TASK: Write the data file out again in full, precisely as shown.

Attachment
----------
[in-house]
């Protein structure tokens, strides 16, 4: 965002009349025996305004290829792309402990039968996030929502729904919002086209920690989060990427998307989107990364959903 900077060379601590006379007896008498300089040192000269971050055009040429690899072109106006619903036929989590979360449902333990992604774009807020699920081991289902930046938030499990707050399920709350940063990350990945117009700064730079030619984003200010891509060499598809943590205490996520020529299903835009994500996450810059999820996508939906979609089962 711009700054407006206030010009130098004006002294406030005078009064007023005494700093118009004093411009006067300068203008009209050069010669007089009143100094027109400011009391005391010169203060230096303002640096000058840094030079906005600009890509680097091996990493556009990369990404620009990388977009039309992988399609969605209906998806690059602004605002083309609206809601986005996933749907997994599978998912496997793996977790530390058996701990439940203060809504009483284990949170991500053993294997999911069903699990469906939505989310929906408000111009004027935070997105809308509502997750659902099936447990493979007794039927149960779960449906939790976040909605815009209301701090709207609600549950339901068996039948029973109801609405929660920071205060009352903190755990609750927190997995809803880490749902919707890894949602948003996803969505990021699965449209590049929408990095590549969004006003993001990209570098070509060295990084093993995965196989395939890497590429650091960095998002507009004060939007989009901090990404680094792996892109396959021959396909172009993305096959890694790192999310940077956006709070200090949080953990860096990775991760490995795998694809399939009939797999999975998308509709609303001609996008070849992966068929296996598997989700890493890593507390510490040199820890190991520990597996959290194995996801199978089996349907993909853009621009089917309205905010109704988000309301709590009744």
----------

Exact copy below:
[in-house]
């Protein structure tokens, strides 16, 4: 965002009349025996305004290829792309402990039968996030929502729904919002086209920690989060990427998307989107990364959903 900077060379601590006379007896008498300089040192000269971050055009040429690899072109106006619903036929989590979360449902333990992604774009807020699920081991289902930046938030499990707050399920709350940063990350990945117009700064730079030619984003200010891509060499598809943590205490996520020529299903835009994500996450810059999820996508939906979609089962 711009700054407006206030010009130098004006002294406030005078009064007023005494700093118009004093411009006067300068203008009209050069010669007089009143100094027109400011009391005391010169203060230096303002640096000058840094030079906005600009890509680097091996990493556009990369990404620009990388977009039309992988399609969605209906998806690059602004605002083309609206809601986005996933749907997994599978998912496997793996977790530390058996701990439940203060809504009483284990949170991500053993294997999911069903699990469906939505989310929906408000111009004027935070997105809308509502997750659902099936447990493979007794039927149960779960449906939790976040909605815009209301701090709207609600549950339901068996039948029973109801609405929660920071205060009352903190755990609750927190997995809803880490749902919707890894949602948003996803969505990021699965449209590049929408990095590549969004006003993001990209570098070509060295990084093993995965196989395939890497590429650091960095998002507009004060939007989009901090990404680094792996892109396959021959396909172009993305096959890694790192999310940077956006709070200090949080953990860096990775991760490995795998694809399939009939797999999975998308509709609303001609996008070849992966068929296996598997989700890493890593507390510490040199820890190991520990597996959290194995996801199978089996349907993909853009621009089917309205905010109704988000309301709590009744």